M777 Howitzer Cannon - A Titanium Design Study

Topics Covered

Background

The Howitzer M777 Cannon

Improvements in The M777 Howitzer over the M198

Use of Titanium Enables the M777’s Weight to be Kept to A Minimum

Design Criteria for the Howitzer M777

Ti6Al4V, The Material of Choice

Ti6Al4V Justifies Its Choice

Design Challenges for the M777 Howitzer

Smaller System Footprint

Centre of Gravity

Manufacturing the M777 Howitzer

Streamlining the Production Process

Reducing Labour Requirements

Reduction in Raw Materials and Cycle Times

Performance Improvements of The M777 Howitzer

Successful Firing Trials

Background

Through the unprecedented media coverage of the war in Iraq we are all aware of the cost to military and civilian lives if firepower is not in the right position at the critical time. Accurate and mobile ground artillery plays an important role in modern, fast paced warfare, and a new ultra-lightweight field howitzer developed by BAE Systems RO Defence will be a huge asset to military forces when it is deployed in about a year’s time.

The Howitzer M777 Cannon

Howitzers are self-propelled or towable cannon artillery that can fire at both high and low angle trajectories. The new M777 155mm lightweight Howitzer will deliver a host of significant improvements compared to its predecessor the M198, which is being phased out of service.

Improvements in The M777 Howitzer over the M198

Improvements achieved in the M777 include a 42% reduction in basic system weight, a 25% reduction in size and retention of the 30km firing range using NATO-standard ammunition.

Use of Titanium Enables the M777’s Weight to be Kept to A Minimum

The M777s new capabilities and performance standards have been set by a revolutionary new design that enlists a material form unprecedented in land-based artillery - titanium Ti6Al4V alloy investment castings. The use of this material has enabled BAE Systems to attain the system weight goal established by the US Department of Defence (DOD), which was seeking a new design that would contribute to its military transformation effort.

Design Criteria for the Howitzer M777

Among the many systems under evaluation, the DOD wanted a new artillery piece that could be rapidly deployed in response to threats around the globe. With a production weight of 3.7kg, the M777 fits the bill and can be transported by helicopter, transporter aircraft or ship, and towed by a 4x4 vehicle weighing 2.5 tonnes or more.

Ti6Al4V, The Material of Choice

Bearing in mind the system requirements, candidate materials for the howitzer's major structural components were limited. So with many objectives linked to the transportability of the new howitzer, particularly by aircraft, it is no surprise that the designers turned to Ti6Al4V alloy, a long-standing choice among military aircraft designers for its unbeatable combination of light weight and high strength.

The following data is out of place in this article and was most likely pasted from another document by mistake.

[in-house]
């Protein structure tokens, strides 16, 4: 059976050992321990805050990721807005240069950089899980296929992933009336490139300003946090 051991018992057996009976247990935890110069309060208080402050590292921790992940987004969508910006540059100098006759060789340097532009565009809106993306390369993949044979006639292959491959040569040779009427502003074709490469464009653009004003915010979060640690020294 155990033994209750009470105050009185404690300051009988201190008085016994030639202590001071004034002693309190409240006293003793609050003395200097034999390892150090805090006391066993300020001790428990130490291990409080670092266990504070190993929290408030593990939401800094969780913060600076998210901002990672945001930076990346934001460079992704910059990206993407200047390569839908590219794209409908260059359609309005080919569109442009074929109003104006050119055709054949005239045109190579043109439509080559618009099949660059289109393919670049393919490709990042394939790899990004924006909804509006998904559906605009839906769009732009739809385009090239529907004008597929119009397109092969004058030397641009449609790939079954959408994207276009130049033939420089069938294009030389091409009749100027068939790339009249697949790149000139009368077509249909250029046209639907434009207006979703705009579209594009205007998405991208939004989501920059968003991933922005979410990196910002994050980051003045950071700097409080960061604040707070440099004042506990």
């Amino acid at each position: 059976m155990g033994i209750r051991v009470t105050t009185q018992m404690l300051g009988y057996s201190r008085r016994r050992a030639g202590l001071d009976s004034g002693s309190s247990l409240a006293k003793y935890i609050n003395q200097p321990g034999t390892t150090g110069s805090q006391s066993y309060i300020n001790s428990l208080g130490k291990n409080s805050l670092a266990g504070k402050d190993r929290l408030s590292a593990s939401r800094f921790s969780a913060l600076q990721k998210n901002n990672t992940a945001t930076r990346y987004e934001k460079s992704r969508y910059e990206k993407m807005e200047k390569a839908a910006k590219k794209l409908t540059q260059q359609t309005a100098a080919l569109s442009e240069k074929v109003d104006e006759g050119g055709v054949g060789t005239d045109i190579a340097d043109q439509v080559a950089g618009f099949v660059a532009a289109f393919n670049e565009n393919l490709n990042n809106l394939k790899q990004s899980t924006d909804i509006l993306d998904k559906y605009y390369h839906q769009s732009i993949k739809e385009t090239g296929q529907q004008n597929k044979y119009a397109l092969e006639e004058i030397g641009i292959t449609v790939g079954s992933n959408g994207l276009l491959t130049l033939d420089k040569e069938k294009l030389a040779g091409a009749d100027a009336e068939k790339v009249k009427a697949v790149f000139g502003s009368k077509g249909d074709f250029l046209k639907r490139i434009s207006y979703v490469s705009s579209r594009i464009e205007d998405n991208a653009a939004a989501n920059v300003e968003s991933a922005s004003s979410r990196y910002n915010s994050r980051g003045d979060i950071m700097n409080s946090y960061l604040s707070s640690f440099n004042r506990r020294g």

Ti6Al4V Justifies Its Choice

The idea of using this alloy for a howitzer’s structural components was met with scepticism by some. But titanium investment castings demonstrated their ability to meet tough criteria for weight reduction and overall ruggedness during numerous tests in the developmental phase, as well as in subsequent operational assessments. In addition, the material met the durability objectives set by the joint US Army and US Marine Corps. For example, the M777 achieved considerably more than a 900 ‘Mean rounds between system abort’ level of performance, exceeding the objective by a reassuring margin during tests. Moreover, it successfully completed a 20 year corrosion test, which called for the test gun to fire dozens of rounds after the corrosion testing had been completed.

Design Challenges for the M777 Howitzer

The M777 howitzer’s designers faced a number of challenges in meeting the tough weight, transportability and on-ground mobility objectives set for the new system. The M198, itself only a few decades old, represented a major improvement over its predecessor. Making another round of order-of-magnitude improvements taxed the limits of known production technologies for land-based weapons systems.

Smaller System Footprint

When exploring their options for the new artillery, designers envisioned a significantly smaller system footprint, and analysis showed that the desired levels of lightness and compactness could only be achieved by design changes that incorporated new and innovative dual function structures and pressure vessels.

Centre of Gravity

The design of the new system resulted in a non-traditional artillery configuration, which placed the centre of gravity (CG) in a ‘static-out-of-balance’ configuration. The CG of the recoiling mass is located in front of the howitzer's trunnions when the gun is not firing, an approach that allowed engineers to design the trunnions much closer to the ground than was possible with previous generations of weapons.